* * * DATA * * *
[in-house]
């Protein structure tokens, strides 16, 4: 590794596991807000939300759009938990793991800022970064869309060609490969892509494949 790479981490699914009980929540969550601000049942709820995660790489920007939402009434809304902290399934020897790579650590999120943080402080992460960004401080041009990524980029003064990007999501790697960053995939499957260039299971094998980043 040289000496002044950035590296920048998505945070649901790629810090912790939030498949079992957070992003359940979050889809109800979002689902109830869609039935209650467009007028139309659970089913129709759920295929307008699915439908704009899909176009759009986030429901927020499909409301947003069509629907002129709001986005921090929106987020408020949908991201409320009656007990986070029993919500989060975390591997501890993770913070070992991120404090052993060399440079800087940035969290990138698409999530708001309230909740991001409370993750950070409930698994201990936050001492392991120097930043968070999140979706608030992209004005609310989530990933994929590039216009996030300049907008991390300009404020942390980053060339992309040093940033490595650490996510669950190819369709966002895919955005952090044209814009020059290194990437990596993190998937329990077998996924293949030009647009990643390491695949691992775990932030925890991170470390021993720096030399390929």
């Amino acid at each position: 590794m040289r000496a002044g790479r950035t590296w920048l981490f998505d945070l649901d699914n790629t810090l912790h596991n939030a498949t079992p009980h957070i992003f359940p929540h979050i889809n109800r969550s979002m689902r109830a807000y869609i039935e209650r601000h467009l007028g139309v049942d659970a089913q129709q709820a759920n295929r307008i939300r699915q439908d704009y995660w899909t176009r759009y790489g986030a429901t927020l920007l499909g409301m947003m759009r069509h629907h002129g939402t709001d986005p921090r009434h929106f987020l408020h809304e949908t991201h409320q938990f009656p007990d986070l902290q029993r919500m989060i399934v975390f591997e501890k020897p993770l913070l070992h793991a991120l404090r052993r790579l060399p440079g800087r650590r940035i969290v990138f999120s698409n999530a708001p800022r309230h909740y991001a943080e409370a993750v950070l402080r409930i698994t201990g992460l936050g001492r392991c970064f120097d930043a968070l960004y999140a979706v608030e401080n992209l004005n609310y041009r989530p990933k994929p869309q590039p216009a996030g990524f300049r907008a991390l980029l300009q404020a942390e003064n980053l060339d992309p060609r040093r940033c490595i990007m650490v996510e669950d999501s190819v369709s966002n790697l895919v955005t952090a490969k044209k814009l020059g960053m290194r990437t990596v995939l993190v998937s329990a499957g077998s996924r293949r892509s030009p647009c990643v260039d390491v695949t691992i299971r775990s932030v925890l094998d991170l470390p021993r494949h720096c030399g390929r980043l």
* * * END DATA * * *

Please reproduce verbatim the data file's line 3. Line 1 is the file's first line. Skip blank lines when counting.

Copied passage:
């Amino acid at each position: 590794m040289r000496a002044g790479r950035t590296w920048l981490f998505d945070l649901d699914n790629t810090l912790h596991n939030a498949t079992p009980h957070i992003f359940p929540h979050i889809n109800r969550s979002m689902r109830a807000y869609i039935e209650r601000h467009l007028g139309v049942d659970a089913q129709q709820a759920n295929r307008i939300r699915q439908d704009y995660w899909t176009r759009y790489g986030a429901t927020l920007l499909g409301m947003m759009r069509h629907h002129g939402t709001d986005p921090r009434h929106f987020l408020h809304e949908t991201h409320q938990f009656p007990d986070l902290q029993r919500m989060i399934v975390f591997e501890k020897p993770l913070l070992h793991a991120l404090r052993r790579l060399p440079g800087r650590r940035i969290v990138f999120s698409n999530a708001p800022r309230h909740y991001a943080e409370a993750v950070l402080r409930i698994t201990g992460l936050g001492r392991c970064f120097d930043a968070l960004y999140a979706v608030e401080n992209l004005n609310y041009r989530p990933k994929p869309q590039p216009a996030g990524f300049r907008a991390l980029l300009q404020a942390e003064n980053l060339d992309p060609r040093r940033c490595i990007m650490v996510e669950d999501s190819v369709s966002n790697l895919v955005t952090a490969k044209k814009l020059g960053m290194r990437t990596v995939l993190v998937s329990a499957g077998s996924r293949r892509s030009p647009c990643v260039d390491v695949t691992i299971r775990s932030v925890l094998d991170l470390p021993r494949h720096c030399g390929r980043l």